I will now close out our commentary by discussing the latest readings of the ISE Sentiment Index. For newer subscribers, I want to provide an explanation of ISE Sentiment Index and why it has turned out to be (and should continue to be) a useful sentiment indicator. Quoting the International Securities Exchange website: The ISE Sentiment Index (ISEE) is designed to show how investors view stock prices. The ISEE only measures opening long customer transactions on ISE. Transactions made by market makers and firms are not included in ISEE because they are not considered representative of market sentiment due to the often specialized nature of those transactions. Customer transactions, meanwhile, are often thought to best represent market sentiment because customers, which include individual investors, often buy call and put options to express their sentiment toward a particular stock.
When the daily reading is above 100, it means that more customers have been buying call options than put options, while a reading below 100 means more customers have been buying puts than calls. As noted in the above paragraph, the ISEE only measures transactions initiated by retail investors – and not transactions initiated by market makers or firms. This makes the indicator a perfect contrarian indicator. Since the inception of this index during early 2002, its track record has been one of the best relative to that of other sentiment indicators. Following is the 20-day and 50-day moving average of the ISE Sentiment Index vs. the daily S&P 500 from May 1, 2002 to the present:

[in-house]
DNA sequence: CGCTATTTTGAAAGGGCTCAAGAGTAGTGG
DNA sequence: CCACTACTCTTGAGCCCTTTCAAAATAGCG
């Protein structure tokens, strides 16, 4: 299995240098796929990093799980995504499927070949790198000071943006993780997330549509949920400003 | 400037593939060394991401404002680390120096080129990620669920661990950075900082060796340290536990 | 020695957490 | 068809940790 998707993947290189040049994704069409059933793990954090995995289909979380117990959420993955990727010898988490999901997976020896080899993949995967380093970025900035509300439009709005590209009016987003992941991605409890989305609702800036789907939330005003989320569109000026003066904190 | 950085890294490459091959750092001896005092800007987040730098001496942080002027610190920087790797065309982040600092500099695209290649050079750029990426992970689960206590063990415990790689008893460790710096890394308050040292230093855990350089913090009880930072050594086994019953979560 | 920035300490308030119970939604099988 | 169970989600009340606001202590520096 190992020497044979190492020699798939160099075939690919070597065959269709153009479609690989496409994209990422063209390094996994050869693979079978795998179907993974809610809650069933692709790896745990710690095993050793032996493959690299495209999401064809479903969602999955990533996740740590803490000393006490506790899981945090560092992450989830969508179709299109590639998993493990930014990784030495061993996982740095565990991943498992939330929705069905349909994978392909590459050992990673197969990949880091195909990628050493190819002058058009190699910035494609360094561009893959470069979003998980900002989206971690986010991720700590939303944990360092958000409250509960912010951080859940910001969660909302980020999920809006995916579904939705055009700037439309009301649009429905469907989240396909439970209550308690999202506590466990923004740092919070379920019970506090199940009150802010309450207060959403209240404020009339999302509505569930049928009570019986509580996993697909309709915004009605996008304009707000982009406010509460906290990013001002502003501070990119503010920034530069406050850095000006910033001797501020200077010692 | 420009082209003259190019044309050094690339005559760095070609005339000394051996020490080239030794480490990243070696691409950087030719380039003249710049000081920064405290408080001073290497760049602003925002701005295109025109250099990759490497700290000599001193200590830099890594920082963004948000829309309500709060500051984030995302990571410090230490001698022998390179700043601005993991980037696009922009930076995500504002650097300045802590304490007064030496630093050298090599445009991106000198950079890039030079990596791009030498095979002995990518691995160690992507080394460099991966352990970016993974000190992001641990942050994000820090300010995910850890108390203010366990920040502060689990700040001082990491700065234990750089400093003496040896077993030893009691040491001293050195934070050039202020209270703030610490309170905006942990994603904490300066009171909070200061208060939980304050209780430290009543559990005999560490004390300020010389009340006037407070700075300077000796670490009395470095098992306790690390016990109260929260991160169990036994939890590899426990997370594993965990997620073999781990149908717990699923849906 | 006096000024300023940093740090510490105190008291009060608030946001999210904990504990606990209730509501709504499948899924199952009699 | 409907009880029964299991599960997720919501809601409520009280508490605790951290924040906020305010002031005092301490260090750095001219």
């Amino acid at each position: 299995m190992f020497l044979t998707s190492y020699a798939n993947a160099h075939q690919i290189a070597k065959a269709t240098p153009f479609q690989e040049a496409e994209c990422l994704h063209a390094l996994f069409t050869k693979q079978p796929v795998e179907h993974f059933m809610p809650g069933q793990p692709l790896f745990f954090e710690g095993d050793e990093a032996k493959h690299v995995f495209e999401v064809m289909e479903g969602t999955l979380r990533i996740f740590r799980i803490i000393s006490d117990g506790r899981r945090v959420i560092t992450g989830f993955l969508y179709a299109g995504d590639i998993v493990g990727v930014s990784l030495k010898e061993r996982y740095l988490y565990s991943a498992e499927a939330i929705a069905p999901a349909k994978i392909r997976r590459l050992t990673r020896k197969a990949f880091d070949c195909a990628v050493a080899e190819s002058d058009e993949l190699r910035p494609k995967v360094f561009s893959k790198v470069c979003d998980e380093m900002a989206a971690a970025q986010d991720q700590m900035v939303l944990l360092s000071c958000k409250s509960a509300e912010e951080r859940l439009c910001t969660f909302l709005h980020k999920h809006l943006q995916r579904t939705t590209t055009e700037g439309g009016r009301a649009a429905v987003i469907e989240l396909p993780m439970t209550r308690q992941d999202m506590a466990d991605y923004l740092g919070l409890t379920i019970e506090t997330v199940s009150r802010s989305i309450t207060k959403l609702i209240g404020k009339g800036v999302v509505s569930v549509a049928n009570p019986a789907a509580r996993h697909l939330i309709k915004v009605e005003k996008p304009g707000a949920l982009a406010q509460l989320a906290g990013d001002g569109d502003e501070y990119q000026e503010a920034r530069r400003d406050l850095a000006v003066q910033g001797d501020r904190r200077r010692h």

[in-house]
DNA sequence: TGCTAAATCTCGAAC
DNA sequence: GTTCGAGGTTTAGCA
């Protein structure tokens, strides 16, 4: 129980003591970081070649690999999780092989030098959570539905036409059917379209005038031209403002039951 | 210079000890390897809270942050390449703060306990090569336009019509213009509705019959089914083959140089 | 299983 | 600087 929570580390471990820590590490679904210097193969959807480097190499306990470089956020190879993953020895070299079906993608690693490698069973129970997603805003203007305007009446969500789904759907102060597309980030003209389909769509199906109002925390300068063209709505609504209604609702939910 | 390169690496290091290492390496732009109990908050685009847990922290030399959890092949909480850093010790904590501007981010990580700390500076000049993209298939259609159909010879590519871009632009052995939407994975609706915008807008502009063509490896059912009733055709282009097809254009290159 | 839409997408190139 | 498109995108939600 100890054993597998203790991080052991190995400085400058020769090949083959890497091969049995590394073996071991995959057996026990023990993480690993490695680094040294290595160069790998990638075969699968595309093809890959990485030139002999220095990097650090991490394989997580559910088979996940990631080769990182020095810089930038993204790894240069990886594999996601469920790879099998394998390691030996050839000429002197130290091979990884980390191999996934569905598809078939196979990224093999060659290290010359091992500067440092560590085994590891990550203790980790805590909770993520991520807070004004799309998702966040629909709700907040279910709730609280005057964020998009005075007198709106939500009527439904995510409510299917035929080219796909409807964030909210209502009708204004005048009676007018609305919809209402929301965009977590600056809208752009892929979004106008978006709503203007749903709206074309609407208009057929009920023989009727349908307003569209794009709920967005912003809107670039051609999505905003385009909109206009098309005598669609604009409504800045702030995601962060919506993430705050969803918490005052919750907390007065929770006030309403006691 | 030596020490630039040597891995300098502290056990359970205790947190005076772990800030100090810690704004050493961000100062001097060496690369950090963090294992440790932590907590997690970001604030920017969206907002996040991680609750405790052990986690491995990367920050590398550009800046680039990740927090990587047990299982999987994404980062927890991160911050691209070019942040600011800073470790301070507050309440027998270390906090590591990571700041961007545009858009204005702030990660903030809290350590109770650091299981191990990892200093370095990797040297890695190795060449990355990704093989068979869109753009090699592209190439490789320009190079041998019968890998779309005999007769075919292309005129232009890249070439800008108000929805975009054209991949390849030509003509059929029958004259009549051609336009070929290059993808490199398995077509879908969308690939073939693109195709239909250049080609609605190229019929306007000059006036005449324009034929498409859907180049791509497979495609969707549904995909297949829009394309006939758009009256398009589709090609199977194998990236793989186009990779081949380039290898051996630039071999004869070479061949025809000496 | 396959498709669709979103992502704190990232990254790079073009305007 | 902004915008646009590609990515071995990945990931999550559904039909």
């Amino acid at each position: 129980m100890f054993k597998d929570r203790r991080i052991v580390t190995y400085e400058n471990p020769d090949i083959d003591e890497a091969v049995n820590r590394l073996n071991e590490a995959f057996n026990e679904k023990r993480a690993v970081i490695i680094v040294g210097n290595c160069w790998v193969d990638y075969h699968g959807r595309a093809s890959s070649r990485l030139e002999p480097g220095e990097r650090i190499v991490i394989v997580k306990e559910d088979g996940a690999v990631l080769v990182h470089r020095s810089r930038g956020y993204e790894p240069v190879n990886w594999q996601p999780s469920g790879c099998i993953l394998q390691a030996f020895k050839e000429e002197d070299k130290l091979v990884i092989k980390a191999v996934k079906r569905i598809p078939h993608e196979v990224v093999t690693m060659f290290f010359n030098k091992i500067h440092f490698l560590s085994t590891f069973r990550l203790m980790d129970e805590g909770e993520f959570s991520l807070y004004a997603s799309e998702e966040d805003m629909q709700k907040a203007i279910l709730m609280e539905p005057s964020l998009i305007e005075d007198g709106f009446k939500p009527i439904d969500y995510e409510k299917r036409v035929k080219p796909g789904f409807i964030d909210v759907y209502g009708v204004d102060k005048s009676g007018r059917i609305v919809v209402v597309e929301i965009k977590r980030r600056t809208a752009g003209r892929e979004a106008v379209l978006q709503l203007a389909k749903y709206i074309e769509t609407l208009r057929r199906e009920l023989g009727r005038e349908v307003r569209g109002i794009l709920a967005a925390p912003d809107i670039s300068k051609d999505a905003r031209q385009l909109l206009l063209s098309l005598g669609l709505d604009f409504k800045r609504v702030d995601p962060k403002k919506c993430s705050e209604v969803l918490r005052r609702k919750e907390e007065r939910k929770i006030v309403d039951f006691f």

The 20 DMA rose slightly from 109.6 to 111.3 last week—but it has declined by a whopping 18.9 points since the end of February. Meanwhile, the 50 DMA remains slightly overbought, despite a further decline from 122.6 to 120.5 last week. With the 20 DMA below the 50 DMA, bullish sentiment (and the stock market) is thus biased to the downside (this downward bias is confirmed by our other sentiment indicators). Combined with the overbought conditions in our other sentiment indicators, deteriorating technical indicators, the challenging global liquidity conditions, and ongoing geopolitical risks, we believe the market correction scenario remains in play. Should the market rally further this week, we will likely go 50% short in our DJIA Timing System.
Conclusion: While the short-term outlook on the WTI crude oil prices remains uncertain (given its sensitivity to changing geopolitical conditions in the Middle East), there's no doubt that the structural bull market in crude oil prices remains intact, given ongoing supply constraints, rising costs of production, a resurgent global economy, and negative real interest rates around the world. Barring any further surprises in the Middle East, I expect crude oil prices to settle in its current range for the next several months—and then slowly rally into the end of the year. I would not be surprised if the WTI crude oil spot price touches $110 a barrel sometime in the second half of this year. In the meantime, US and global equities are getting increasingly vulnerable to a substantial correction. Again, I expect the market to correct 7% to 12% from its February 18th highs. We remain neutral in our DJIA Timing System and will even look to go 50% short if the market rally this week on weak upside breadth/volume. Subscribers please stay tuned.
Henry To, CFA, CAIA